Submitted by John W Lewis on January 05, 2017 - 9:17am
Thu, Jan 05, 2017
Collaboration is an important aspect of any activity. It has particular importance for innovation, which involves exploration involving people in flexible and overlapping roles, as distinct from production which involves relatively stable roles and boundaries between them.
The nature of the culture and the people required for effective innovation has been referred to as "T-shaped".
Submitted by John W Lewis on December 29, 2016 - 11:08am
Thu, Dec 29, 2016
Another year is coming to an end and a new one is about to begin. As you take a longer term view of innovation and our #innochat discussions of it, what do you think and feel are the significant events and trends?
Submitted by John W Lewis on December 22, 2016 - 8:49am
Thu, Dec 22, 2016
Innovations are novel to the people receiving and adopting them. Often they are a nice surprise, something unexpected, intriguing, and exciting. On the other hand, some of them seem rather odd, especially at first, and may do not work out well in the longer run.
Submitted by John W Lewis on December 15, 2016 - 10:57am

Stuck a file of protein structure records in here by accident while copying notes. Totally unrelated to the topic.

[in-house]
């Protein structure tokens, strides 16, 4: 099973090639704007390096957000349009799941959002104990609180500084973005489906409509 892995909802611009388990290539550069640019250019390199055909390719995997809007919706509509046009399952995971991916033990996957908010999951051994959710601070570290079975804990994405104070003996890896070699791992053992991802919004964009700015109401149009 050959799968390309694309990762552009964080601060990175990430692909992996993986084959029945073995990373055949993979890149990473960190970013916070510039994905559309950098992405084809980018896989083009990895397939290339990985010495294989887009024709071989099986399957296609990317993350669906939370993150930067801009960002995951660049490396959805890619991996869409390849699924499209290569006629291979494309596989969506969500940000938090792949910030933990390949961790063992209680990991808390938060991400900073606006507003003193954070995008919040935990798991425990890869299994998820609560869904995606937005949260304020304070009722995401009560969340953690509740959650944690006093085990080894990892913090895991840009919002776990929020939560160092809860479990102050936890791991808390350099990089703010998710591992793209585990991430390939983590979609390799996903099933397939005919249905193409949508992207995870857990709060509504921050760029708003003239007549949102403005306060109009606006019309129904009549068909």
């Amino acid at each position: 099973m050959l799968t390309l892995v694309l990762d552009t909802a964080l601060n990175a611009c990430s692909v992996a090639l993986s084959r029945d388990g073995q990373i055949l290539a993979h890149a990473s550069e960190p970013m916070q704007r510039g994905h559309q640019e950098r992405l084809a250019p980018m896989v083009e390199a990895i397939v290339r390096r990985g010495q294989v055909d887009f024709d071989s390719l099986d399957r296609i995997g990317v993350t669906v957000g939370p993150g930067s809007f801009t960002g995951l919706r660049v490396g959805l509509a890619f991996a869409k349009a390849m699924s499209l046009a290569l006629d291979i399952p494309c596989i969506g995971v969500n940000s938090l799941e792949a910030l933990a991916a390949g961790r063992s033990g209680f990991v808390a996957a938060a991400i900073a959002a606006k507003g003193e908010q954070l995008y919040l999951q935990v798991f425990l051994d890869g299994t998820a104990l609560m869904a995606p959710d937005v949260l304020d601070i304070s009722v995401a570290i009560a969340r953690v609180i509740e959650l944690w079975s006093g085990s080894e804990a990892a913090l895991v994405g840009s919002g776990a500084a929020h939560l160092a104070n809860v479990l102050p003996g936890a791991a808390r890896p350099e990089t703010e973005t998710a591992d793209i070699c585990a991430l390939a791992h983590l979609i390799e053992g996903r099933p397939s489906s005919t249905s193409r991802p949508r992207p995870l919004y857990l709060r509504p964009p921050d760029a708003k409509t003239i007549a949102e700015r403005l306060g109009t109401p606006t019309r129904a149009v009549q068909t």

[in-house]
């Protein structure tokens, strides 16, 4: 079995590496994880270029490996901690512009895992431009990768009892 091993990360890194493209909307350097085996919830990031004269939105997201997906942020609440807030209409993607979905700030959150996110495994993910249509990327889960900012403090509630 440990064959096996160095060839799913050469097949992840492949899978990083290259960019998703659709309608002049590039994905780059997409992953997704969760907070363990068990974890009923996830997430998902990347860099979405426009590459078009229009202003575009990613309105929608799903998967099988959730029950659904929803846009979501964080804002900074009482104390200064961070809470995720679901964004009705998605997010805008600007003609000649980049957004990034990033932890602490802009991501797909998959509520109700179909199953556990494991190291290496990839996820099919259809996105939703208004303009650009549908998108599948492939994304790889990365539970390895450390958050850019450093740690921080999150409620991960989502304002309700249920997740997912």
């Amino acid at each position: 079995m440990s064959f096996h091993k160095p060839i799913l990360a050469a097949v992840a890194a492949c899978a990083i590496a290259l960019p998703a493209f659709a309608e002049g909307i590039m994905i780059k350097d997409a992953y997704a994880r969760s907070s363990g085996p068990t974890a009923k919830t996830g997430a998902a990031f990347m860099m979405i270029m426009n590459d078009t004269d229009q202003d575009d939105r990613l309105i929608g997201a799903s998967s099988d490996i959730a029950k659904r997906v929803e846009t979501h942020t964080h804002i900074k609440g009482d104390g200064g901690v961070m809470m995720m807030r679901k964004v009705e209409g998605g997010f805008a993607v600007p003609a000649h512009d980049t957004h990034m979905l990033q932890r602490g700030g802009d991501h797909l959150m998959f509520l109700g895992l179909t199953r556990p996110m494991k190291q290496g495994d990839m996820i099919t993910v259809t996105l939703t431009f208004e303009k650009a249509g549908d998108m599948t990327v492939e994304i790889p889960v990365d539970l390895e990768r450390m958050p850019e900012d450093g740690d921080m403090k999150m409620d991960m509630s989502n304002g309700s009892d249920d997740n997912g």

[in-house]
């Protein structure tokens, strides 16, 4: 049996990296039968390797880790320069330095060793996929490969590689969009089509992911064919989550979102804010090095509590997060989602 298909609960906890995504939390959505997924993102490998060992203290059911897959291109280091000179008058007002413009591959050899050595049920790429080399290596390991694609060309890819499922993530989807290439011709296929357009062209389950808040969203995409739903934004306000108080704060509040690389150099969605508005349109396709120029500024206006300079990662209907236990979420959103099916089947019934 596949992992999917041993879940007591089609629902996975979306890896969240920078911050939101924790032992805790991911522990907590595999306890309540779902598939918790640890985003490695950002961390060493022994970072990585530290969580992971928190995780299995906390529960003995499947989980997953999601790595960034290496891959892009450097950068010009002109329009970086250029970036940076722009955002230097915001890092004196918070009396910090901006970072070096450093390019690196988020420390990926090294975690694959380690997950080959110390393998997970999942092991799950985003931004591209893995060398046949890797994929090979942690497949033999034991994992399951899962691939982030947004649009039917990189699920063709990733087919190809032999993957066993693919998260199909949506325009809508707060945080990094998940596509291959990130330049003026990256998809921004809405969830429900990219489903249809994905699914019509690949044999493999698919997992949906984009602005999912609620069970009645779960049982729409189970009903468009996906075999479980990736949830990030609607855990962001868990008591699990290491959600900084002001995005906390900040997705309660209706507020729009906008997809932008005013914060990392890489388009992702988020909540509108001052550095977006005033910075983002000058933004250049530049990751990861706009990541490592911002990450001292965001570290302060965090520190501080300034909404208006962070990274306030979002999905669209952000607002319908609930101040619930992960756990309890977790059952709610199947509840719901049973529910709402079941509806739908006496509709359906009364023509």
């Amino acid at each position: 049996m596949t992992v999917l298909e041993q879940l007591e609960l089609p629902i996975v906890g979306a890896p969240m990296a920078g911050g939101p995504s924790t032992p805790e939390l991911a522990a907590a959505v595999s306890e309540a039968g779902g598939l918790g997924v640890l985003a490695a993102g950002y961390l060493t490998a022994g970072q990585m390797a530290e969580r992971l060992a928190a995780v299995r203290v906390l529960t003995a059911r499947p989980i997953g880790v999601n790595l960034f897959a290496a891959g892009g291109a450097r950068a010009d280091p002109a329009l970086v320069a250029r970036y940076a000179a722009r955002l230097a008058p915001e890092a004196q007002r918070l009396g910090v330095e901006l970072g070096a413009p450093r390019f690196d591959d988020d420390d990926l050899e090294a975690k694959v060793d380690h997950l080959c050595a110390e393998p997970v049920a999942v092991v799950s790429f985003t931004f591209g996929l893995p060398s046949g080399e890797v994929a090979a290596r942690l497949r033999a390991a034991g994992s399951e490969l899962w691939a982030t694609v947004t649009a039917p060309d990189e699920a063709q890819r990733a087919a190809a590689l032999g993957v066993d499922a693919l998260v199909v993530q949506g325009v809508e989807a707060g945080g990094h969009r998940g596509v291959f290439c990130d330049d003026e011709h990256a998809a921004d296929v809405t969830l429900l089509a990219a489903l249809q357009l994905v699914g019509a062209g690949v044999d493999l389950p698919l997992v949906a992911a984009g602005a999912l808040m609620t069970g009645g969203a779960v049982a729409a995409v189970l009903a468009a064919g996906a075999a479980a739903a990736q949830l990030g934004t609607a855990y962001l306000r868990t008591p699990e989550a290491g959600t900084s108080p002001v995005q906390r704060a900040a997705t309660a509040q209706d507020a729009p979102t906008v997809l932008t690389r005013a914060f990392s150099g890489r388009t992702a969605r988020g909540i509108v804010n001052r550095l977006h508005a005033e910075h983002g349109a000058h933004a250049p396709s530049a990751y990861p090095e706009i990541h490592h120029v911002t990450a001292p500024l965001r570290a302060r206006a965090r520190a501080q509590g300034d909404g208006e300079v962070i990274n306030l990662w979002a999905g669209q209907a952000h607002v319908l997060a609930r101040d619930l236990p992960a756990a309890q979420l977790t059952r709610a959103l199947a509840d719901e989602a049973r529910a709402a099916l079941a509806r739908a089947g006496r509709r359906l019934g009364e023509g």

Thu, Dec 15, 2016
We've all had them, those so called "aha!" moments. These are the sudden realisations that we can do see something that we could not previously see, that we understand how something works when it had all seemed confusing, or that something that seemed impossible is possible after all.
Submitted by John W Lewis on December 08, 2016 - 11:17am
Thu, Dec 08, 2016
Nuclear power generation is viewed very differently in different countries with a surprising lack of consensus on its overall benefit.
As an innovation is adopted and matures, more is learned about its advantages, and disadvantages. Over time, a consensus tends to be reached about its overall benefit, based on the nature and extent of the advantages and, often more importantly, about the disadvantages.
In nuclear power, this does not seem to have happened.